Educators use the word praxis to describe a recurring passage through a cyclical process of experiential learning. Praxis may be described as a form of critical thinking and comprises the combination of reflection and action.

We could say praxis is doing something, and then finding out afterwards why we did it: I left my travellers’ cheques behind, I realised this could be a catastrophe over the following three weeks, I opened a new bank account and transferred funds immediately, and I learned my lesson – I made sure I had plastic and access to cash on all subsequent holidays.

There was a follow-up lesson too. When I arrived back in Dublin, the travellers’ cheques were still on the kitchen table. But because travellers’ cheques needed to be signed in the bank where they were purchased, and then counter-signed to cash in, I had real problems bringing them back to the bank and getting their value credited back to my account. I had learned a costly lesson and I had put that learning into practice.

Previous word: 39, Odyssey, Ὀδύσσεια

Next word: 41, Idiotic, Ιδιωτικός

I wonder whether a Drachma or two is still resting in my bank account in Hersonissos? (Photograph: Patrick Comerford, 2024)

Daily prayer in Easter 2024:
45, 14 May 2024

Saint Matthias depicted in a stained-glass window in All Saints’ Church, Calverton, Buckinghamshire (Photograph: Patrick Comerford, 2024)

Patrick Comerford

Easter is a 50-day season that continues until the Day of Pentecost next Sunday (19 May 2024). We are in an in-between time in the Season of Easter, between Ascension Day and the Day of Pentecost, and Sunday was the Seventh Sunday of Easter (Easter VII), or the Sunday after Ascension Day.

Throughout this Season of Easter, my morning reflections each day include the daily Gospel reading, the prayer in the USPG prayer diary, and the prayers in the Collects and Post-Communion Prayer of the day.

Today, the Church Calendar celebrates Saint Matthias the Apostle. After the betrayal of Jesus by Judas Iscariot, the apostles brought their number back to twelve by choosing Matthias to replace him. He was chosen by lot from amongst the disciples. The author of the Acts of the Apostles sees apostleship differently from Saint Paul’s interpretation of the rôle and seems to reflect the understanding found in Saint Luke’s Gospel. The number had to be restored so that they might ‘sit on thrones judging the twelve tribes of Israel’. It was conditional that they had to have been with Jesus during his earthly ministry and witnesses to the resurrection. The point of being chosen by lot, rather than by some democratic method, indicated the election or choosing by God, rather than by mortals.

Before this day begins, I am taking some quiet time this morning to give thanks, for reflection, prayer and reading in these ways:

1, today’s Gospel reading;

2, a prayer from the USPG prayer diary;

3, the Collects and Post-Communion prayer of the day.

The south-west bell tower of the Matthias Church beside the Fisherman’s Bastion at Buda Castle … the Church Calendar today celebrates Saint Matthias the Apostle (Photograph: Patrick Comerford, 2023)

John 15: 9-17 (NRSVA):

[Jesus said:] 9 ‘As the Father has loved me, so I have loved you; abide in my love. 10 If you keep my commandments, you will abide in my love, just as I have kept my Father’s commandments and abide in his love. 11 I have said these things to you so that my joy may be in you, and that your joy may be complete.

12 ‘This is my commandment, that you love one another as I have loved you. 13 No one has greater love than this, to lay down one’s life for one’s friends. 14 You are my friends if you do what I command you. 15 I do not call you servants any longer, because the servant does not know what the master is doing; but I have called you friends, because I have made known to you everything that I have heard from my Father. 16 You did not choose me but I chose you. And I appointed you to go and bear fruit, fruit that will last, so that the Father will give you whatever you ask him in my name. 17 I am giving you these commands so that you may love one another.’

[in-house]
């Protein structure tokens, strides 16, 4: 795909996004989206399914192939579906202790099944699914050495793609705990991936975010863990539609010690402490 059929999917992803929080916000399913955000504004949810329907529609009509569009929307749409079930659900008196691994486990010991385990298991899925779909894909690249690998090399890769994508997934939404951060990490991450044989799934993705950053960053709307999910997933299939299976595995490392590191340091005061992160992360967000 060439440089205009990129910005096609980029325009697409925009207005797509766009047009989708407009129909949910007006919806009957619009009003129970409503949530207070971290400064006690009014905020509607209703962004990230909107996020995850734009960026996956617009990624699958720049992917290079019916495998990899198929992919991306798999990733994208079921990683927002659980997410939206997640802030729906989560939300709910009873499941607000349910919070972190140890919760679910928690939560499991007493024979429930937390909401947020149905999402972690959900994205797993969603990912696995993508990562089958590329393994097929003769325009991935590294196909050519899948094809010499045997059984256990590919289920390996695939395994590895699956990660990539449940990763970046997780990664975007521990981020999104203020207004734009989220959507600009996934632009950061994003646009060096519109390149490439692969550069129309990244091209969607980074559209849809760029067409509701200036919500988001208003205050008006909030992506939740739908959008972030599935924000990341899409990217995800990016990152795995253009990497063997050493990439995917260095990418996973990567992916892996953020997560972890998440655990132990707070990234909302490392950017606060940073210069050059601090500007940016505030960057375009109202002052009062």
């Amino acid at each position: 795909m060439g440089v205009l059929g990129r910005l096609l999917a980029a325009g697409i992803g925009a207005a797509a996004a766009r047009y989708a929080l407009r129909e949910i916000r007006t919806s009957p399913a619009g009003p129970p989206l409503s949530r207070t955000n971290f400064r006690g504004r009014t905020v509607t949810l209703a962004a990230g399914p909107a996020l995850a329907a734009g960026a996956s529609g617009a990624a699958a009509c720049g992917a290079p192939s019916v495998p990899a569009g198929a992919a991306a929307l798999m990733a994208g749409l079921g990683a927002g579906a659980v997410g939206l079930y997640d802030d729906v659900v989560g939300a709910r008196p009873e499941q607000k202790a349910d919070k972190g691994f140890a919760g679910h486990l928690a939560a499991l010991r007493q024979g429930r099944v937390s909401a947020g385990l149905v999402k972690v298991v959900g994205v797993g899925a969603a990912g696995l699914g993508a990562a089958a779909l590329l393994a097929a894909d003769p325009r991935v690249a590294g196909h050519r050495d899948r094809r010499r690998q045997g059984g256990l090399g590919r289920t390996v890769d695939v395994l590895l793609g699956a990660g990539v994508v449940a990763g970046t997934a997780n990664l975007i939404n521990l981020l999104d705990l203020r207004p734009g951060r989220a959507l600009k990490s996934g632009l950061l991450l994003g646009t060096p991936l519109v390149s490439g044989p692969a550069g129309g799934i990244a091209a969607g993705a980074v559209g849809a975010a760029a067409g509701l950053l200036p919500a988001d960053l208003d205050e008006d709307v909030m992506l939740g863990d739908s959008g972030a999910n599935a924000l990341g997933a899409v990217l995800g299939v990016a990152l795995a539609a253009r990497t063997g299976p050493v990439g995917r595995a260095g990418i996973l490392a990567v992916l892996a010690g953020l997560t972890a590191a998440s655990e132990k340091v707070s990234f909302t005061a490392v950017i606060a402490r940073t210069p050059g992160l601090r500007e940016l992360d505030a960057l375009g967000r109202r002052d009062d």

The Matthias Church stands in Holy Trinity Square, in front of the Fisherman’s Bastion at the heart of Buda’s Castle District (Photograph: Patrick Comerford, 2023)

Today’s Prayers (Tuesday 14 May 2024, Saint Matthias):

The theme this week in ‘Pray With the World Church,’ the Prayer Diary of the Anglican mission agency USPG (United Society Partners in the Gospel), is ‘Triangle of Hope.’ This theme was introduced on Sunday with a programme update.

The USPG Prayer Diary today (14 May 2024) invites us to pray:

O Lord, we are all created in Your image, yet some treat others and You with contempt by considering themselves superior. Let us not rush to the language of healing before understanding the fullness of the injury and the depth of the wound of racism. Help us not to value one life more than other lives.

The Collect:

Almighty God,
who in the place of the traitor Judas
chose your faithful servant Matthias
to be of the number of the Twelve:
preserve your Church from false apostles
and, by the ministry of faithful pastors and teachers,
keep us steadfast in your truth;
through Jesus Christ your Son our Lord,
who is alive and reigns with you,
in the unity of the Holy Spirit,
one God, now and for ever.

Post Communion Prayer:

Almighty God,
who on the day of Pentecost
sent your Holy Spirit to the apostles
with the wind from heaven and in tongues of flame,
filling them with joy and boldness to preach the gospel:
by the power of the same Spirit
strengthen us to witness to your truth
and to draw everyone to the fire of your love;
through Jesus Christ our Lord.

Yesterday’s reflection

Continued tomorrow

The Matthias Church is said to have been founded in 1015 by Saint Stephen and is one of the finest pieces of Gothic architecture in Hungary (Photograph: Patrick Comerford, 2023)

Scripture quotations are from the New Revised Standard Version Bible: Anglicised Edition copyright © 1989, 1995, National Council of the Churches of Christ in the United States of America. Used by permission. All rights reserved worldwide. http://nrsvbibles.org